Burnout Revenge is the peak of Burnout. Undoubtedly.
Burnout Revenge, a 2005 game for Burnout, and technically being Burnout 4, is a definite improvement over Burnout 3 in most aspects. It's enjoyable, with many hours I've clocked into the game, it sounds great and it looks good, though there is a problem I have with the visuals in this game. It was released on the PS2, Xbox and Xbox 360, with the 360 version being the "definitive" version. I've never bothered to touch it, though I have touched the Xbox version. I don't know whether my Xbox was messing up or the disc was messed up, but the Xbox version was very, very glitchy. Many times, the camera would clip through objects, a couple times I clipped through the floor, and in the "Eliminator" races, once it went down to me and only me, it'd go for a second and then say "You Win!".
Graphically, this game is very good. Progressive Scan is an option, being X and Triangle at startup, like most NTSC-U/C games, even across the pacific. It's quite sharp, but with one flaw that comes to mind.
The color in this game isn't very bright, polished and flourishing, it's either very warm hues or very cool hues. It's very orange-y in terms of color. Lots of orange buildings. The menus are orange too, because of the cars racing around in the background. The cars that are cooler colors are drowned out heavily by it, and it just doesn't look very pretty. Doesn't mean it doesn't get the job done. Just means that it isn't flourishing with lots of color everywhere. Cities either look like they're about to spontaneously combust or they're dropping to absolute zero fast. I will though say that this makes the explosions very satisfying to watch.
The sound. This was a game tagged with Dolby Pro Logic II, which is not an accomplishment by any means, as just about every game at this time had it. The music in this game is more of the alt-rock of 2005, and early 2000s. Stuff like Yellowcard's Lights and Sounds, many others, about 41 different songs in the game, and one of them being the game's (essentially) title theme, "Break On Through (To The Other Side)", by BT vs. The Doors. It being a remix, of course, with the VS between the names. As is with many EA games of the time, the music is clocked at 32KHz as compared to something more standard like 44.1 or 48KHz, which Burnout used before it was bought up by EA. (coincidence? most likely.). You can't really tell when you're playing the game, though, as it's usually being drowned out by crashing into other cars, or when you crash, where the music dies out for a little bit, but I'll get to that later. It's pretty good for the most part. More likable than another racing game I've reviewed where the sound settings were unadjustable.
I'm a dominator.
The gameplay, being the most important part of the game, is definitely solid. Without a doubt. Smashing into things is definitely satisfying, as you have the ability to destroy lines of traffic going your way is a definitive plus. Everything in your way, that is in your direction is absolutely decimated by you, as well as cars just put everywhere for you to smash into. Everything. Except for cars that are not facing your direction. Those you will still crash into. You can also use the traffic to your advantage to screw over your opponents and have them be absolutely destroyed as well. There's also the crashbreaker and impact time, where in the impact time, after you are hit by another vehicle, you can use to crash into any other cars behind you. The crashbreaker is where you use everything left in your boost bar to, essentially, use a small nuke in your car and try to blow up any CPU cars around you. Complete and utter destruction.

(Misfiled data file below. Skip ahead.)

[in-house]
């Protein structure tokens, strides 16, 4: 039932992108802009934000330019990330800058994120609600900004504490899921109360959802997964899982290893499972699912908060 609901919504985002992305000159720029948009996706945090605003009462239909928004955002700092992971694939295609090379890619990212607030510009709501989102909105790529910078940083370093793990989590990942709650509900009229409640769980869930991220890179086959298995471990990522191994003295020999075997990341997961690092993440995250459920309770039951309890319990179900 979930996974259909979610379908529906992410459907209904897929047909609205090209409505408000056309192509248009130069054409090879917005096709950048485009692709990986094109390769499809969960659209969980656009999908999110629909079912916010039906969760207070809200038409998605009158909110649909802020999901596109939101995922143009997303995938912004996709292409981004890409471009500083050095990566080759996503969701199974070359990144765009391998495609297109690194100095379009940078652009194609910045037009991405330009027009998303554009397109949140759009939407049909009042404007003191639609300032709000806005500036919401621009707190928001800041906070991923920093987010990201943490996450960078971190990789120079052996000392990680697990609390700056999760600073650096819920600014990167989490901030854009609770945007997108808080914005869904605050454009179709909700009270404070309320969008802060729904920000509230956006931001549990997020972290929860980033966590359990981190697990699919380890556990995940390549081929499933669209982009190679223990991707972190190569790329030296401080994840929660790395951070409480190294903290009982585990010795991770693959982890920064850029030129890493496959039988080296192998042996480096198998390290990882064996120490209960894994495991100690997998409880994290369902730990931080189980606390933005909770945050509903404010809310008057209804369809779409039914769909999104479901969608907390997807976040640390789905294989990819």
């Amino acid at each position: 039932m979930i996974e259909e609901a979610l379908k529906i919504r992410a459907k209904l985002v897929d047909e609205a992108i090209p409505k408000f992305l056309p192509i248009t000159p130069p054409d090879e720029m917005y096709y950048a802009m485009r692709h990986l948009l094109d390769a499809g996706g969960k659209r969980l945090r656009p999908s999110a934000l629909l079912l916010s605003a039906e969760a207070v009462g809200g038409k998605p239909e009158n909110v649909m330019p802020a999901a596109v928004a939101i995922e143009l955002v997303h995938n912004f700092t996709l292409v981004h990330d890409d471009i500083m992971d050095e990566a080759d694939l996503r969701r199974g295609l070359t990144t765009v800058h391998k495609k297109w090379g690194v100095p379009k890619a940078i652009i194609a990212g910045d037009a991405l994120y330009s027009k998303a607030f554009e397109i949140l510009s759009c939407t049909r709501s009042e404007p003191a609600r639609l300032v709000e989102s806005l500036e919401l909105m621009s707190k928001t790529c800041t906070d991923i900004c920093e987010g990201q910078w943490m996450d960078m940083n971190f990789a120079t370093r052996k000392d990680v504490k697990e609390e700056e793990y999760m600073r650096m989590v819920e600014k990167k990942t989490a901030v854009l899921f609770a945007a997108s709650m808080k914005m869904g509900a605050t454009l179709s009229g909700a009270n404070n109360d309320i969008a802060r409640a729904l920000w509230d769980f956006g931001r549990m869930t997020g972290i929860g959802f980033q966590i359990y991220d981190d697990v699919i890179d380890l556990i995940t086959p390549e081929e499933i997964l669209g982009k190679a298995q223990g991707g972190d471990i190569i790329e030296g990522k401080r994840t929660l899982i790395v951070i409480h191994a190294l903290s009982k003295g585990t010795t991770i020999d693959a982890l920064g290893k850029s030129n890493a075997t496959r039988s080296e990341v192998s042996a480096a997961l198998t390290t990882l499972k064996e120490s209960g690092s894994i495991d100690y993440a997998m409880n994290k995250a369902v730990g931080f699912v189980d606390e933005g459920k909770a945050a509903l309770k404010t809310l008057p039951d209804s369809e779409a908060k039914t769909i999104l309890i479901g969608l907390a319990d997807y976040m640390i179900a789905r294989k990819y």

There are many modes. Race, Crashbreaker Race, Eliminator, Grand Prix (sometimes crashbreaker grand prix), as well as Crash mode. Crash, which gave us the abysmal Burnout Crash, is a mode where you go to destroy everything within your vicinity on the road. Lots and lots of battered up cars and big explosions and damage. Crashbreaker races are where you (and your opponents) can use their crashbreaker. Otherwise, a normal race. Eliminator is different. No, it is not the ZZ Top album, but a mode where you have to stay at the front of the pack or be destroyed. Every 30 seconds. Each Eliminator race then would last for 2 minutes and 30 seconds, as five other cars are destroyed in a six car race.
One big problem I have though is how much a lot of the Crash levels are recycled, and level recycling in general. It feels very unoriginal and a bit lazy, in all honesty. Just the same level with harder CPUs. Not to mention that the difficulty with the CPUs also feels ver artifical and BS sometimes. There is also Road Rage, where you crash into your opponents until you get absolutely totaled, and Traffic Attack where you try to cause as much damage to traffic until you get a certain amount of money to get a certain Medal. Did I mention that this game has you trying to cause a lot of financial damage, so much in fact that at least with Crash and Traffic Attack modes, it's a focal point to getting a better rank? No? Well, that's a thing anyways. There are also different level ranks that you have to earn stars to level up to the next rank, which grants you more access to more levels. Get Gold medals and you will progress fast.
Crashbreaker Road Rage. Fun.
Control wise? Very, very solid and responsive.
Overall, I would say that this game is worth at least a try or two. Try whichever version you want, but I personally recommend the PS2 version because that's the one I've played. It might take a little while to load, but it's better to just load it to your internal HDD anyways. I throughly enjoyed it.